The Land of Fries and Chocolate

Our 3-hour flight on Estonian Air was uneventful, and we landed safely in Brussels, where Randy grabbed us a quick meal at, well, Quick (the European fast food chain) and we took the train to Ghent. It was after 9PM at this point some we saw nothing on the 45 minute or so ride. Well, aside from the ubiquitous graffiti that was lacking in Finland and Estonia, but seems ever-present in much of Europe.

Instead of navigating the tram system with all of our luggage, we hailed a cab and 10 euros later found ourselves at the NH Gent Belfort Hotel. I found this hotel online and honestly couldn’t have picked a better location. It was directly across the street from the  magnificent City Hall, and only a few blocks walk to vitually all of Ghent’s attractions. It was now 11pm so we headed out to get a few night time shots of what turned out to be an impressive cluster of gorgeous buildings.

The next day we planned to meet Randy’s friend, Virginie (who lives in Brussels). Before her arrival, we decided to get a birds-eye view of Ghent by going to the top of Belfort (the bell-tower). We managed to be in the bell mechanical room just as the bells were to go off and got to watch what appeared to be a giant room-sized music box go into action. It was pretty damn cool…and pretty damn loud.

There is a very narrow outdoor observation deck that wraps around the tower so we took pictures of the city from every angle. it was one beautiful building after another, witht he occasional canal cutting through the cityscape. In the distance, you could see the nuclear power plants (you take the good with the bad, I guess).

Realizing we had time left before his friend arrived, we toured the Castle Gravensteen (originally built in 1180, but remodeled continiuosly since then). I thought it was pretty cool…and interesting how the city seemed to have grown around it (versus other castles that are more isolated/remote).

We then returned to the street, checked out St. Nicholas Church, then Virginia arrived. We walked around Korenmarkt a bit, then grabbed lunch smack dab in the heart of things. Trying to eat authentically, I ordered the vlaamse stoofkarbonaden (a beef soaked in beer).

After lunch it became apparent the this was a big day in Ghent as there were floating concert barges in the canals and there were mobs of people milling about. As the afternoon progressed, it got more and more crowded. Virginie ended up heading home before dusk, then Randy and I headed out for mor exploration and learned that there would be fireworks. WOO HOO.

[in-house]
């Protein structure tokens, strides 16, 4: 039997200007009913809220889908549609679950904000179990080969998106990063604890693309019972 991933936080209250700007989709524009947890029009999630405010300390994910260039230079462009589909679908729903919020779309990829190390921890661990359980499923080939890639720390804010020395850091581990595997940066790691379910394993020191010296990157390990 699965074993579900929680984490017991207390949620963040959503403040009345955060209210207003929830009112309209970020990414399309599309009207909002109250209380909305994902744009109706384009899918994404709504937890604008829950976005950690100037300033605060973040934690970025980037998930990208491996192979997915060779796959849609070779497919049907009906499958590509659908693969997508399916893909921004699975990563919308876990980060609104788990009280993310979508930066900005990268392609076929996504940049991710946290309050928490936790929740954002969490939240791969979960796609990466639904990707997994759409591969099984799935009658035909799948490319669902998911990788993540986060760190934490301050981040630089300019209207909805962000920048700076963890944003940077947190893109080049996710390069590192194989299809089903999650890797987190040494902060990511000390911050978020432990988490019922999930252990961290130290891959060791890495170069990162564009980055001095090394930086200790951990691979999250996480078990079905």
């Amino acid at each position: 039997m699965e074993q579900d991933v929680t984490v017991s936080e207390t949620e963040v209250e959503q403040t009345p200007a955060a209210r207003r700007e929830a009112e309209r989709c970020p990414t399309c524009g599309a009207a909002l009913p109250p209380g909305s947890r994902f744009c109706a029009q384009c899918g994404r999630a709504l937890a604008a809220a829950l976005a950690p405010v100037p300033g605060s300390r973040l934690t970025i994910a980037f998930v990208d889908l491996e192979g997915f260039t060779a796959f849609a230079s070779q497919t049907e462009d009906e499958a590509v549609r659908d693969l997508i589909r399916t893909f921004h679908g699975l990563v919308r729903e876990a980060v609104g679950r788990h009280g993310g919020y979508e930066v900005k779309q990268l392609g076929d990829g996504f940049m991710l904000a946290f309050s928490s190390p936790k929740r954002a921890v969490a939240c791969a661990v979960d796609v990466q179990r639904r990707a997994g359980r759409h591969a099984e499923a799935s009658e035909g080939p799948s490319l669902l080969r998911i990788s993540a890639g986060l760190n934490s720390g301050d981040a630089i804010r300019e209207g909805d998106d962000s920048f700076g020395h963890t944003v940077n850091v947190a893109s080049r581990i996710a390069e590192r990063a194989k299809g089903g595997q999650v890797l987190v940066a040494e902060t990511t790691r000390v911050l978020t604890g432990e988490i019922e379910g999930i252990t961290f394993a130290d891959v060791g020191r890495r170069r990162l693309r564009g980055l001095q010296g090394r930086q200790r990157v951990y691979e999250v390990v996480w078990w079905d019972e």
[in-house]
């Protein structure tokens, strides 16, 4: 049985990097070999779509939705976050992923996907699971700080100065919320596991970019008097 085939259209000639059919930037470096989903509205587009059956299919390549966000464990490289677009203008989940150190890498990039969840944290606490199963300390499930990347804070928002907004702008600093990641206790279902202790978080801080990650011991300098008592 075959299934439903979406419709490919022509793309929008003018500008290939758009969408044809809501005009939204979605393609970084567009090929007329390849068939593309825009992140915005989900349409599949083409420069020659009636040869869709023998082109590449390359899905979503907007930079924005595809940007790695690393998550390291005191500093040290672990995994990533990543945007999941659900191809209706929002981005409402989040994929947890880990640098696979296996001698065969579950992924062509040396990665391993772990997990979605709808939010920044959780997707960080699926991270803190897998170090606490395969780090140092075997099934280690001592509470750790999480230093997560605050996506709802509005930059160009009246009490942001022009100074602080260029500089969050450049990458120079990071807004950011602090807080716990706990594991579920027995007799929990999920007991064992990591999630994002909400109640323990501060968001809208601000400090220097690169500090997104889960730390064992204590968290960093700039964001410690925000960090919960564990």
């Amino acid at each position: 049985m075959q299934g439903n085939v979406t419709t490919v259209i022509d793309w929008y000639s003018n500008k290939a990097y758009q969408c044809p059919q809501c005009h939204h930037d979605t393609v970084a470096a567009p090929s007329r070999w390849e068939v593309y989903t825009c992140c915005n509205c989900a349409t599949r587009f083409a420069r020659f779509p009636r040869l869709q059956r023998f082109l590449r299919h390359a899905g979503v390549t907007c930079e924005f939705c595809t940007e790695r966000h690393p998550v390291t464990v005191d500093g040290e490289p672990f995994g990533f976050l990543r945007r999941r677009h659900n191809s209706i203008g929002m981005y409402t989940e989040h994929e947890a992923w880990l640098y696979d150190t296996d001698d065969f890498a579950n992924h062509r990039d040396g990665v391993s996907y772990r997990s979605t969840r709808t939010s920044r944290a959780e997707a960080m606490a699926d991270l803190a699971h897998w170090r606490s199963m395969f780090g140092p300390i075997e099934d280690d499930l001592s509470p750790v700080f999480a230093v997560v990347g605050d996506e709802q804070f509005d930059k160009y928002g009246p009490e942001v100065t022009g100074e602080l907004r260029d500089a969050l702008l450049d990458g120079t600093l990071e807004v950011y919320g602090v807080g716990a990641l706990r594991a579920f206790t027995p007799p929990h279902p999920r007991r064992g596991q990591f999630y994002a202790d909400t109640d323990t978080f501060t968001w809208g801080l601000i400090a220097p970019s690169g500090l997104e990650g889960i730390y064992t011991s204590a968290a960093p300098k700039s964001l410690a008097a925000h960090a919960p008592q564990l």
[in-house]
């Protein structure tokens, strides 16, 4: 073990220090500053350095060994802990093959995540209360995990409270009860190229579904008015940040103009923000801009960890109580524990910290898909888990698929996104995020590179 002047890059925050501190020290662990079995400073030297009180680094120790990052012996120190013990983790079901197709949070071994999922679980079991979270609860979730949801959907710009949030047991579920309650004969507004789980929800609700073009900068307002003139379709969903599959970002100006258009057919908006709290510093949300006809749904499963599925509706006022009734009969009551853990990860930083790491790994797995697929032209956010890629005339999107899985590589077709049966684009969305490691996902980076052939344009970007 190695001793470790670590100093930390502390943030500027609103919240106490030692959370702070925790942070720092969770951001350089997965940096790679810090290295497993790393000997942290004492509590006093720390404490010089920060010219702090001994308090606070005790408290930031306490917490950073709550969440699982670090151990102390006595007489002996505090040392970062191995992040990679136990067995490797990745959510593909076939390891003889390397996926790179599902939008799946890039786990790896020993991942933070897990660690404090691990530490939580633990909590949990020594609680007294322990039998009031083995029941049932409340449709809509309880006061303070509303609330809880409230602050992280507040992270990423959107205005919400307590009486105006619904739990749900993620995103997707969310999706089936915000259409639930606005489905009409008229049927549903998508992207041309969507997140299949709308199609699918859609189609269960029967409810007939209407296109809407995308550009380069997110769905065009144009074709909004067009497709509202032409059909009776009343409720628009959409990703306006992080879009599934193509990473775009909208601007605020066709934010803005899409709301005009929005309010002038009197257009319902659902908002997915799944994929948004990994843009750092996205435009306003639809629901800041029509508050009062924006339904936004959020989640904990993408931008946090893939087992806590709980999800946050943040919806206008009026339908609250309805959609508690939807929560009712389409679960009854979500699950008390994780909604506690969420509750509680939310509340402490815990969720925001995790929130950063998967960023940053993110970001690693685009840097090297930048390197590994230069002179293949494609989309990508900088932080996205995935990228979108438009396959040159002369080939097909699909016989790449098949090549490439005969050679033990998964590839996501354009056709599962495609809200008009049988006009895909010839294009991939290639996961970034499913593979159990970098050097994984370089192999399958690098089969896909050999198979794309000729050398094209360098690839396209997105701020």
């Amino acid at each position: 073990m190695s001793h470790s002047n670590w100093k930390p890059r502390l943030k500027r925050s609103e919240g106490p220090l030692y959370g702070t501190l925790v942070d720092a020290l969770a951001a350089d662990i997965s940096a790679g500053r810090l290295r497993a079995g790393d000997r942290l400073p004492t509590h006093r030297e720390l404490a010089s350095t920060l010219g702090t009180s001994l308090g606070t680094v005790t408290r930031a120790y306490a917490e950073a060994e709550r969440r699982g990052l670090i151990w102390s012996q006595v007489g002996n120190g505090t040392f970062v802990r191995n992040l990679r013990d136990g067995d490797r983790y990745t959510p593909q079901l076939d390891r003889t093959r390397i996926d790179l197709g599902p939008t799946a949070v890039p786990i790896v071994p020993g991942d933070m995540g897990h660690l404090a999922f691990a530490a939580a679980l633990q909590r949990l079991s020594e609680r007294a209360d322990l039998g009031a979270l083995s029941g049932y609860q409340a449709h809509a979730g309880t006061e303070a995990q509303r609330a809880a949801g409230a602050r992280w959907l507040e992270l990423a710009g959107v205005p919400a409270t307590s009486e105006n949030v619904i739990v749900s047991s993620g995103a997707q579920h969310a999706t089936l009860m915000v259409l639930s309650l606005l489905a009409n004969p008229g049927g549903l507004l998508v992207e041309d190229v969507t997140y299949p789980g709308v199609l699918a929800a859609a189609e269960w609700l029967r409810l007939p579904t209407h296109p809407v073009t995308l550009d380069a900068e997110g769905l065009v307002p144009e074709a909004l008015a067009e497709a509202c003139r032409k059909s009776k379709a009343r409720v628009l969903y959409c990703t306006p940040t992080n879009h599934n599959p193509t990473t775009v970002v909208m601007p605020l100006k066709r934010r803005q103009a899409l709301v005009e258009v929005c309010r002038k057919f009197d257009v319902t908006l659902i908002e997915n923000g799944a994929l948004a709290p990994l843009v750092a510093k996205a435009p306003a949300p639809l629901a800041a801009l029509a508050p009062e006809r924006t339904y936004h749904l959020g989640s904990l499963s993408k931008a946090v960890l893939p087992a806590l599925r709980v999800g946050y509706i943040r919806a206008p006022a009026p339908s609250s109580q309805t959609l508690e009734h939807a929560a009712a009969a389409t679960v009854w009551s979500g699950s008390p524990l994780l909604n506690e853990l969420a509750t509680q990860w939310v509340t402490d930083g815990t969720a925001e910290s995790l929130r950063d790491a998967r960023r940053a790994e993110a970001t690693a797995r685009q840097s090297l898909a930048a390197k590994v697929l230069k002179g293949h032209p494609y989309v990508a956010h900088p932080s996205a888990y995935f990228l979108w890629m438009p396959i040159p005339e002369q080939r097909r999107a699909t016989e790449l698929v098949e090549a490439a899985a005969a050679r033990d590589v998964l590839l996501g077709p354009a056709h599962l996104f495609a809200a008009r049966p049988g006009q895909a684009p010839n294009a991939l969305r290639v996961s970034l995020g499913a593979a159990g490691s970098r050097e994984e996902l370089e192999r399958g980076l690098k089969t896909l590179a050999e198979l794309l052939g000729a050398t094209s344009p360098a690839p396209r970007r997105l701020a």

Maintaining my adventurous steak, I decided to try waterzooi for dinner. I read it described as a dish traditionally made with left-over fish boiled in water with some veggies. In current days, people prefer to have it with chicken, and that’s what I ordered.

Essentially, it was chicken soup (but it still tasted good).

The night got chilly and we were both exhausted after 7 full days of European exploration so we headed back to the room and hoped we’d be able to watch the 11PM fireworks from our room.

And we could! Well, I could. Randy couldn’t be bothered to get out of bed and watched the reflections in the open window. But I stood at the window like a 6 year old for the whole thing.

Both days we spent in ghent I enjoyed a healthy (well, perhaps unhealthy)  quantity of Belgian waffles. The first day, for breakfast, I had them with strawberries, powdered sugar and whipped cream. That afternoon I shared a dessert waffle wtih Randy, that consisted of bananas, ice cream, and chocolate sauce (by shared I should clarify that I allowed him to have a bite). The next morning, I had a waffle with mixed fruit and whipped cream. And that was the last waffle I had in Belgium

Then we headed to Oostende and Bruges.

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